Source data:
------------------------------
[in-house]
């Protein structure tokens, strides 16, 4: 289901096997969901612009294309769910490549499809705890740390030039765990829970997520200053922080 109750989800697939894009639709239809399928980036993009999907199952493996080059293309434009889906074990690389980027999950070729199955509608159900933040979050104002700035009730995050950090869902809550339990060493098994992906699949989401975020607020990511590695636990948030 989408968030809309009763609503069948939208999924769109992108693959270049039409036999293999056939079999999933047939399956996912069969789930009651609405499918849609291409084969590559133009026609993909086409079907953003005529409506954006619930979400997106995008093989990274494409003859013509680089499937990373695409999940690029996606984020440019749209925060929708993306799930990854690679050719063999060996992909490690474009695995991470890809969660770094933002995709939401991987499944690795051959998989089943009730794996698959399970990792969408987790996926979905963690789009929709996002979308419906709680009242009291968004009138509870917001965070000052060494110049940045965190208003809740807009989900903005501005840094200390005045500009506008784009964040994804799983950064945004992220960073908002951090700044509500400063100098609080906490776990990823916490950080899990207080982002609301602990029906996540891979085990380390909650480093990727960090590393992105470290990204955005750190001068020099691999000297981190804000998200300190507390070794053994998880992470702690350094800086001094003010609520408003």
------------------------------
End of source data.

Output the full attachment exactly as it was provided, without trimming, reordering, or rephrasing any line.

[in-house]
């Protein structure tokens, strides 16, 4: 289901096997969901612009294309769910490549499809705890740390030039765990829970997520200053922080 109750989800697939894009639709239809399928980036993009999907199952493996080059293309434009889906074990690389980027999950070729199955509608159900933040979050104002700035009730995050950090869902809550339990060493098994992906699949989401975020607020990511590695636990948030 989408968030809309009763609503069948939208999924769109992108693959270049039409036999293999056939079999999933047939399956996912069969789930009651609405499918849609291409084969590559133009026609993909086409079907953003005529409506954006619930979400997106995008093989990274494409003859013509680089499937990373695409999940690029996606984020440019749209925060929708993306799930990854690679050719063999060996992909490690474009695995991470890809969660770094933002995709939401991987499944690795051959998989089943009730794996698959399970990792969408987790996926979905963690789009929709996002979308419906709680009242009291968004009138509870917001965070000052060494110049940045965190208003809740807009989900903005501005840094200390005045500009506008784009964040994804799983950064945004992220960073908002951090700044509500400063100098609080906490776990990823916490950080899990207080982002609301602990029906996540891979085990380390909650480093990727960090590393992105470290990204955005750190001068020099691999000297981190804000998200300190507390070794053994998880992470702690350094800086001094003010609520408003």